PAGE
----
In broad strokes, the Wyoming food scene is of two spheres: Rural, rustic and unpretentious—the stereotypical view of the state—and the fancy, urbane, and sophisticated areas centered around Jackson Hole and the like. It’s this dichotomy of sprawling plains and suburbanization, rural and urban, that gives Wyoming one of its many charms. Below are the 10 preferred restaurants to goad the gullet.
Tacos are, and should be, the epitome of simplicity. Too much fussing around or over-complication and one might as well change the name. A Food & Wine Magazine “Best Tacos in America,” Pica’s is a great example of what Mexican food really is: Homemade, simple, with fresh ingredients, and liberalness with seasoning. And crucial to any top-notch taqueria, Pica’s makes its own tortillas daily. Favorites include the Baja-style fish tacos and an attractively-bloated burrito, swimming in salsa and kissed with crema.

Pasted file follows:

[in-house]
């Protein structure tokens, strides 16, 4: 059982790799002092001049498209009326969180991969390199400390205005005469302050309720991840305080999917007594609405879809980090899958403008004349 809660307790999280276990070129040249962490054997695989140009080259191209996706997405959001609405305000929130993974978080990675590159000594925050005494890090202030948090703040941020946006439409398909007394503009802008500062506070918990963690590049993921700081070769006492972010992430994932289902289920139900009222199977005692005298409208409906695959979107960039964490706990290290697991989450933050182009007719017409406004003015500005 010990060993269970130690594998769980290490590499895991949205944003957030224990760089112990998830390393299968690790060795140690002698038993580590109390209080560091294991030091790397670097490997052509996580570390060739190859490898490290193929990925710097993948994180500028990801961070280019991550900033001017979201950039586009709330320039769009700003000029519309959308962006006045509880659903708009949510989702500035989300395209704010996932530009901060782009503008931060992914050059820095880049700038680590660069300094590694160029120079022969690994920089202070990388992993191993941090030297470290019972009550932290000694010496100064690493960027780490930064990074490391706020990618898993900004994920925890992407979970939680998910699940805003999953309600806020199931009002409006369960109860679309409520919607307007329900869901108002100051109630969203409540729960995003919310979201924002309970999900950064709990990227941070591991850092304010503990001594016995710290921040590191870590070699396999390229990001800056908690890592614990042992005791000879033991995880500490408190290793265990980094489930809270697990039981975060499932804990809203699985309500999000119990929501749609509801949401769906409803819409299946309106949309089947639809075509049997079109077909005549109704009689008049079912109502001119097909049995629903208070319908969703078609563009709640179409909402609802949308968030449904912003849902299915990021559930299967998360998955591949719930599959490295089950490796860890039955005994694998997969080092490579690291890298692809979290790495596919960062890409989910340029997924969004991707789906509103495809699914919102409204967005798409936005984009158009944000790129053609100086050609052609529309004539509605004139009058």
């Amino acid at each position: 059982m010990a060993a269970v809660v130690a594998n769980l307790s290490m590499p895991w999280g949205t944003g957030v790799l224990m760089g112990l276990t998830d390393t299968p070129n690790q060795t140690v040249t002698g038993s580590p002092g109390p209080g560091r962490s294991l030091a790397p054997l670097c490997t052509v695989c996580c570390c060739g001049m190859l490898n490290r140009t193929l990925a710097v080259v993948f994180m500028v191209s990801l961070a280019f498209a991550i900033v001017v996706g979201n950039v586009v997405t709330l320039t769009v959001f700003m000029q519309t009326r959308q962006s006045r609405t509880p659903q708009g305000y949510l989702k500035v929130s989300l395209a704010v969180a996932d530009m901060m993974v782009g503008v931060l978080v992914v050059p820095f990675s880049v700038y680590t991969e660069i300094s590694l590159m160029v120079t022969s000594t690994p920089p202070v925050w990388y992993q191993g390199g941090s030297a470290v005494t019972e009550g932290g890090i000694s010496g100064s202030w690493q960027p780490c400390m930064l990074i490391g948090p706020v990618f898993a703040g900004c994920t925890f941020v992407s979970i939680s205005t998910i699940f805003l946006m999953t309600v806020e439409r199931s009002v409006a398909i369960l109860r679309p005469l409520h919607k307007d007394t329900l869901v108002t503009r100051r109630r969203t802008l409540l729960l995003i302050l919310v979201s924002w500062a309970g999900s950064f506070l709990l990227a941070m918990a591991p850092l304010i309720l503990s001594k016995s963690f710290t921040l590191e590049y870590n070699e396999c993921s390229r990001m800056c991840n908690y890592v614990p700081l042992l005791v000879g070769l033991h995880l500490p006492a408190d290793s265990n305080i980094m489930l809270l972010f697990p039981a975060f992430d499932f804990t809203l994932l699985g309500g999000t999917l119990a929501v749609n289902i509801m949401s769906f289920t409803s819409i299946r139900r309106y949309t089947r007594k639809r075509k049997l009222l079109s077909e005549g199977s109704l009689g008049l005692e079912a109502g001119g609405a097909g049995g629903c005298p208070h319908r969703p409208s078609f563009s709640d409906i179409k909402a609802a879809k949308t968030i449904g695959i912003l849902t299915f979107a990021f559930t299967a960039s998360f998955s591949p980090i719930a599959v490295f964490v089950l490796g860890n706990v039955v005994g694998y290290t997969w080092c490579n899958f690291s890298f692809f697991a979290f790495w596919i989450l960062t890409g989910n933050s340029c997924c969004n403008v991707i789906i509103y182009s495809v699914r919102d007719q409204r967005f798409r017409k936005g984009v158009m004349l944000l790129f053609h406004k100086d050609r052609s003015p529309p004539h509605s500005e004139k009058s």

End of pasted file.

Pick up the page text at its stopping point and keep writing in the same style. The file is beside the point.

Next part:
Snake River Grill has lived for two decades in Jackson’s Town Square, a center of gravity for arts and entertainment in the resort region. With all the competition in the area, Chef Jeff Drew’s spot edges out much of the competition for it’s great wine selection—over 300 bottles—and a menu that’s simultaneously forward-thinking and Western-nostalgic. For the worldly and more adventurous, there’s the wild game hot-pot, a Rocky-Mountain version of the Chinese delicacy: Chewy ramen noodles with local venison and wild mushrooms. Or there’s the pristinely-executed comforts of steak, scallops and sharable small plates.
Nora’s has a great lunch special, but it’s the breakfast that’s so magnetizing. The brother-and-sister team has continued the traditions of their mother, particularly the eponymous trout and eggs. The heaps of quality carbs and protein are ideal cold-weather fuel, sure to keep the fire burning for a day of skiing, shopping or sleeping. And most guests, be they driving-up in Mercedes’ or riding-over on a bike, gravitate towards the huevos rancheros.